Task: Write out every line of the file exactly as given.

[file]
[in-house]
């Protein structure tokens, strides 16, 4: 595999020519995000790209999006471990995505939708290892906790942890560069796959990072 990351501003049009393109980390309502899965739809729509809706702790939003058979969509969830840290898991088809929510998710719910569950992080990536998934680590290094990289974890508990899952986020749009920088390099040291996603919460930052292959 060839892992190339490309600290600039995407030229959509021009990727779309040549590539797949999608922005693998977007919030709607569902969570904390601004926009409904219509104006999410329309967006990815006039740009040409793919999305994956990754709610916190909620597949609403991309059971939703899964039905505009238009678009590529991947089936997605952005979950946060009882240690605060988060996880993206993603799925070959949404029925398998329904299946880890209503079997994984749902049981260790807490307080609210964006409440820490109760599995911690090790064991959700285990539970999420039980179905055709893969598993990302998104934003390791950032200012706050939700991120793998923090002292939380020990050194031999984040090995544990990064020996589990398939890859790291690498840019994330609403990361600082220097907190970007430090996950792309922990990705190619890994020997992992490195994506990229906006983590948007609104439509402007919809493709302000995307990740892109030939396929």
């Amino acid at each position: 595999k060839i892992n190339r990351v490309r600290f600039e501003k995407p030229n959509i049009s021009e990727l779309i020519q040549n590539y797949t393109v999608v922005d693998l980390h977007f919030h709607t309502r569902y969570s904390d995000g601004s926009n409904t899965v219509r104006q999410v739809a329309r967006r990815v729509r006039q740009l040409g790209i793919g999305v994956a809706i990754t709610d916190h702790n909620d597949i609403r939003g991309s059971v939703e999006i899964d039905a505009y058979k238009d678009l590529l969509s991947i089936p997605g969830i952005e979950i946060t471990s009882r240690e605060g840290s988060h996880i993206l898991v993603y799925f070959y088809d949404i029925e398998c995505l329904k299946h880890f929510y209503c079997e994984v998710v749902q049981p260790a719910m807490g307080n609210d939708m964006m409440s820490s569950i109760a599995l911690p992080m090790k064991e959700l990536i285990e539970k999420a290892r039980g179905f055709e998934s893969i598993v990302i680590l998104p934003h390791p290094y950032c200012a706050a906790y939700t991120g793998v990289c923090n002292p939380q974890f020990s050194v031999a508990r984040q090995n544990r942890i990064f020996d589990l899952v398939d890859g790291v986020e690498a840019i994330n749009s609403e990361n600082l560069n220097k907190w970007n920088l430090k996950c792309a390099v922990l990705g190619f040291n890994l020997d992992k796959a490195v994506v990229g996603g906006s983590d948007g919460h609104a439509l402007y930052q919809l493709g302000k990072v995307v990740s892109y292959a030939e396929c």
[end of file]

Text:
[in-house]
């Protein structure tokens, strides 16, 4: 595999020519995000790209999006471990995505939708290892906790942890560069796959990072 990351501003049009393109980390309502899965739809729509809706702790939003058979969509969830840290898991088809929510998710719910569950992080990536998934680590290094990289974890508990899952986020749009920088390099040291996603919460930052292959 060839892992190339490309600290600039995407030229959509021009990727779309040549590539797949999608922005693998977007919030709607569902969570904390601004926009409904219509104006999410329309967006990815006039740009040409793919999305994956990754709610916190909620597949609403991309059971939703899964039905505009238009678009590529991947089936997605952005979950946060009882240690605060988060996880993206993603799925070959949404029925398998329904299946880890209503079997994984749902049981260790807490307080609210964006409440820490109760599995911690090790064991959700285990539970999420039980179905055709893969598993990302998104934003390791950032200012706050939700991120793998923090002292939380020990050194031999984040090995544990990064020996589990398939890859790291690498840019994330609403990361600082220097907190970007430090996950792309922990990705190619890994020997992992490195994506990229906006983590948007609104439509402007919809493709302000995307990740892109030939396929």
């Amino acid at each position: 595999k060839i892992n190339r990351v490309r600290f600039e501003k995407p030229n959509i049009s021009e990727l779309i020519q040549n590539y797949t393109v999608v922005d693998l980390h977007f919030h709607t309502r569902y969570s904390d995000g601004s926009n409904t899965v219509r104006q999410v739809a329309r967006r990815v729509r006039q740009l040409g790209i793919g999305v994956a809706i990754t709610d916190h702790n909620d597949i609403r939003g991309s059971v939703e999006i899964d039905a505009y058979k238009d678009l590529l969509s991947i089936p997605g969830i952005e979950i946060t471990s009882r240690e605060g840290s988060h996880i993206l898991v993603y799925f070959y088809d949404i029925e398998c995505l329904k299946h880890f929510y209503c079997e994984v998710v749902q049981p260790a719910m807490g307080n609210d939708m964006m409440s820490s569950i109760a599995l911690p992080m090790k064991e959700l990536i285990e539970k999420a290892r039980g179905f055709e998934s893969i598993v990302i680590l998104p934003h390791p290094y950032c200012a706050a906790y939700t991120g793998v990289c923090n002292p939380q974890f020990s050194v031999a508990r984040q090995n544990r942890i990064f020996d589990l899952v398939d890859g790291v986020e690498a840019i994330n749009s609403e990361n600082l560069n220097k907190w970007n920088l430090k996950c792309a390099v922990l990705g190619f040291n890994l020997d992992k796959a490195v994506v990229g996603g906006s983590d948007g919460h609104a439509l402007y930052q919809l493709g302000k990072v995307v990740s892109y292959a030939e396929c």